The Clothes That Make You


Fiction - New Adult
232 Pages
Reviewed on 05/24/2018
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Author Biography

L.S. Kilroy is an irreverent sort of person who likes to write about things. Growing up an asthmatic only child in a neighborhood of geriatrics, she made friends with books at a young age, both out of necessity and genuine enjoyment.

She holds a Bachelor of Arts degree in English from Merrimack College and a Master of Arts degree in Writing, Literature and Publishing from Emerson College. Her debut novel, The Vitruvian Heir, was named a first place category winner in the Cygnus Awards for Science and Speculative Fiction by Chanticleer Book Reviews and Media in 2015, as well as receiving a first place award in the 2016 New England Book Show. The Clothes That Make You was inspired by her hometown of Wakefield, Mass., and a loss experienced by her mother as a teen.

L.S. Kilroy lives in a rural community in Massachusetts - not too far from Boston - with her husband, stepson, and a little black cat named Lola. When she's not a senior copywriter by day or spinning stories by night, she loves being creative in the kitchen, belting out show tunes, traveling, entertaining friends, reading, and scouting out vintage finds at consignment shops.

    Book Review

Reviewed by Jamie Michele for Readers' Favorite

The Clothes That Make You by L.S. Kilroy is the story of Sally, a young woman in the late 1960s navigating through high school in a rural Massachusetts suburb outside of Boston. This turbulent time in history is compounded by the unexpected loss of her father, throwing a once comfortable little family into financial difficulty and creating conflict where it hadn't reared its head before. At school, Sally is bullied, but for her this is just a part of her normal routine. Change blows in from multiple directions, bringing with it an unconventional friend and a constructive outlet of expression - sewing - which aids Sally as she learns to adapt to and navigate the times to come.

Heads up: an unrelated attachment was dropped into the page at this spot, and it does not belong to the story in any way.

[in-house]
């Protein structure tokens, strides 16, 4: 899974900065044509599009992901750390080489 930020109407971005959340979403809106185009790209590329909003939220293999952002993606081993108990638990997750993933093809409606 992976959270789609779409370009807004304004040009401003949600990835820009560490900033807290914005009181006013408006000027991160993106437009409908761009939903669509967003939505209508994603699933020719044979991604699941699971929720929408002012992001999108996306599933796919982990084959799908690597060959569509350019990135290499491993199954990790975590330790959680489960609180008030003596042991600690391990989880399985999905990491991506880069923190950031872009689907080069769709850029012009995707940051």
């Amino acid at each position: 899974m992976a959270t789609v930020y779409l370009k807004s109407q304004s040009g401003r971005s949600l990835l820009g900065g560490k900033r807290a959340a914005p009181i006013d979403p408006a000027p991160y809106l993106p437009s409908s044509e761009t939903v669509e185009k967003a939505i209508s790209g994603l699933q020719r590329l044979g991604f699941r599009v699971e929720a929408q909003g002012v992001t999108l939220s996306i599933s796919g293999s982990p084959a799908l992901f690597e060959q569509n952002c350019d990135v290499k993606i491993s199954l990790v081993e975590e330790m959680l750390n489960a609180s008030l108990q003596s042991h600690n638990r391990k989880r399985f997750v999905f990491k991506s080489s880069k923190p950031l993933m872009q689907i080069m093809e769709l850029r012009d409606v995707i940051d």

The Clothes That Make You by L.S. Kilroy reads in almost lyrical format reminiscent of classic fiction. Kilroy has a gift for prose and shares it in this latest release. The book raises some poignant issues that are timely even today, particularly Sally's friend, Sam, in a story line that frequently parallels between now and then, often with devastating consequences (including a scene outside of a dance that had me on the verge of tears). This is a beautiful, timeless story written by a skilled hand. It seems like every time Sally comes close to clearing a hurdle, the bar is raised to an impossible new height...but we keep cheering her on, a fully developed character that feels so tangible you might touch her. This development transcends into descriptions of Sally's creations in a narrative that has all the makings of book better defined as literary fiction over standard YA or New Adult.